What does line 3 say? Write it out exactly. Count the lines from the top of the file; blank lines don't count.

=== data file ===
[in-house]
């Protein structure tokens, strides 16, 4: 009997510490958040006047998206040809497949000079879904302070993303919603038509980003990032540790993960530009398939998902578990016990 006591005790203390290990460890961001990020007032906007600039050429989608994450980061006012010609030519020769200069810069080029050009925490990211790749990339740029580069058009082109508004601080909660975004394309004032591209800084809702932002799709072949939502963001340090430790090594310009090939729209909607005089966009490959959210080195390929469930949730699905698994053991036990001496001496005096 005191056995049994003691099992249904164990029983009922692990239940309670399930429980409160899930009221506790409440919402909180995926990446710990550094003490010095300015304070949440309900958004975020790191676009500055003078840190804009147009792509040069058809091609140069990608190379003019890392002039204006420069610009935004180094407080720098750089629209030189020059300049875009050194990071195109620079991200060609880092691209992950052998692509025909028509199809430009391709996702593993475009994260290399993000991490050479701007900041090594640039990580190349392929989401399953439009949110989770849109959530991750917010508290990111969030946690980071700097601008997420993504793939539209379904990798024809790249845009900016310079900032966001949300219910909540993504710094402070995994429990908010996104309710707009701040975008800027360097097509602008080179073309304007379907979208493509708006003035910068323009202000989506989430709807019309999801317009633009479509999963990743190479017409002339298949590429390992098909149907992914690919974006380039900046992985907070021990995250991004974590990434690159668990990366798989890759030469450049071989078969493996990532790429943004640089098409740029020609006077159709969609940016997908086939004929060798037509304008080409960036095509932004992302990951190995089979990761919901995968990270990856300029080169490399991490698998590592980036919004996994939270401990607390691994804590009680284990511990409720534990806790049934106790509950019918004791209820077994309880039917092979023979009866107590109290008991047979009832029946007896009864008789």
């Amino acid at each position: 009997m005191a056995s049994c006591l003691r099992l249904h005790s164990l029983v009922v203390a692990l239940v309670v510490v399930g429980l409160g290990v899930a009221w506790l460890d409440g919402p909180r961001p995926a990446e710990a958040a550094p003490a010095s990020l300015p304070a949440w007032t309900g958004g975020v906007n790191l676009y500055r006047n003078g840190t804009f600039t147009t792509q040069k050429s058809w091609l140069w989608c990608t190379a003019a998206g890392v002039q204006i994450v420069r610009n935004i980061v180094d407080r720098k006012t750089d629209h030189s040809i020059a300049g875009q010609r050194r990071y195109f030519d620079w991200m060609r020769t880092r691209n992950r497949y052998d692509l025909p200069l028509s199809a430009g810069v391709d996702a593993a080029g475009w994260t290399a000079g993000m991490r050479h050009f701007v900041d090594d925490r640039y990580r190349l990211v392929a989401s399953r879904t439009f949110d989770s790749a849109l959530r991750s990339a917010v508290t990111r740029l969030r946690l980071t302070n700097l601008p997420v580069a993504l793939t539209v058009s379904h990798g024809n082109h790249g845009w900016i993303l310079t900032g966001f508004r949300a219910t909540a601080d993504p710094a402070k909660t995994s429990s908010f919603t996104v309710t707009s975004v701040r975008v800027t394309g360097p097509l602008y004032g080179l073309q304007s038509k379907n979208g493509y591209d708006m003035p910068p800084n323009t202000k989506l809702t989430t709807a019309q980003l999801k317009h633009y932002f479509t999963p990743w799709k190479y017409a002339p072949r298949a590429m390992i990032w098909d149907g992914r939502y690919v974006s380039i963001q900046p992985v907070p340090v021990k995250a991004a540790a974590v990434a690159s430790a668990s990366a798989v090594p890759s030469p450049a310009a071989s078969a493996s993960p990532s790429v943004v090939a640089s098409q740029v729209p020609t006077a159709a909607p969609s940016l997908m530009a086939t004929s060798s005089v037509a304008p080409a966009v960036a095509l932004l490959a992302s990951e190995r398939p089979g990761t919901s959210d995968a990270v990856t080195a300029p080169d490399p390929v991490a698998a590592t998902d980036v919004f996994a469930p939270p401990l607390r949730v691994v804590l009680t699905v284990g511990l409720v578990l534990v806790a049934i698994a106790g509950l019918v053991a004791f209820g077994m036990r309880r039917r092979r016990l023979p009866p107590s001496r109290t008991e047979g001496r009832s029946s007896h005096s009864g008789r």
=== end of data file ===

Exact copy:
């Amino acid at each position: 009997m005191a056995s049994c006591l003691r099992l249904h005790s164990l029983v009922v203390a692990l239940v309670v510490v399930g429980l409160g290990v899930a009221w506790l460890d409440g919402p909180r961001p995926a990446e710990a958040a550094p003490a010095s990020l300015p304070a949440w007032t309900g958004g975020v906007n790191l676009y500055r006047n003078g840190t804009f600039t147009t792509q040069k050429s058809w091609l140069w989608c990608t190379a003019a998206g890392v002039q204006i994450v420069r610009n935004i980061v180094d407080r720098k006012t750089d629209h030189s040809i020059a300049g875009q010609r050194r990071y195109f030519d620079w991200m060609r020769t880092r691209n992950r497949y052998d692509l025909p200069l028509s199809a430009g810069v391709d996702a593993a080029g475009w994260t290399a000079g993000m991490r050479h050009f701007v900041d090594d925490r640039y990580r190349l990211v392929a989401s399953r879904t439009f949110d989770s790749a849109l959530r991750s990339a917010v508290t990111r740029l969030r946690l980071t302070n700097l601008p997420v580069a993504l793939t539209v058009s379904h990798g024809n082109h790249g845009w900016i993303l310079t900032g966001f508004r949300a219910t909540a601080d993504p710094a402070k909660t995994s429990s908010f919603t996104v309710t707009s975004v701040r975008v800027t394309g360097p097509l602008y004032g080179l073309q304007s038509k379907n979208g493509y591209d708006m003035p910068p800084n323009t202000k989506l809702t989430t709807a019309q980003l999801k317009h633009y932002f479509t999963p990743w799709k190479y017409a002339p072949r298949a590429m390992i990032w098909d149907g992914r939502y690919v974006s380039i963001q900046p992985v907070p340090v021990k995250a991004a540790a974590v990434a690159s430790a668990s990366a798989v090594p890759s030469p450049a310009a071989s078969a493996s993960p990532s790429v943004v090939a640089s098409q740029v729209p020609t006077a159709a909607p969609s940016l997908m530009a086939t004929s060798s005089v037509a304008p080409a966009v960036a095509l932004l490959a992302s990951e190995r398939p089979g990761t919901s959210d995968a990270v990856t080195a300029p080169d490399p390929v991490a698998a590592t998902d980036v919004f996994a469930p939270p401990l607390r949730v691994v804590l009680t699905v284990g511990l409720v578990l534990v806790a049934i698994a106790g509950l019918v053991a004791f209820g077994m036990r309880r039917r092979r016990l023979p009866p107590s001496r109290t008991e047979g001496r009832s029946s007896h005096s009864g008789r």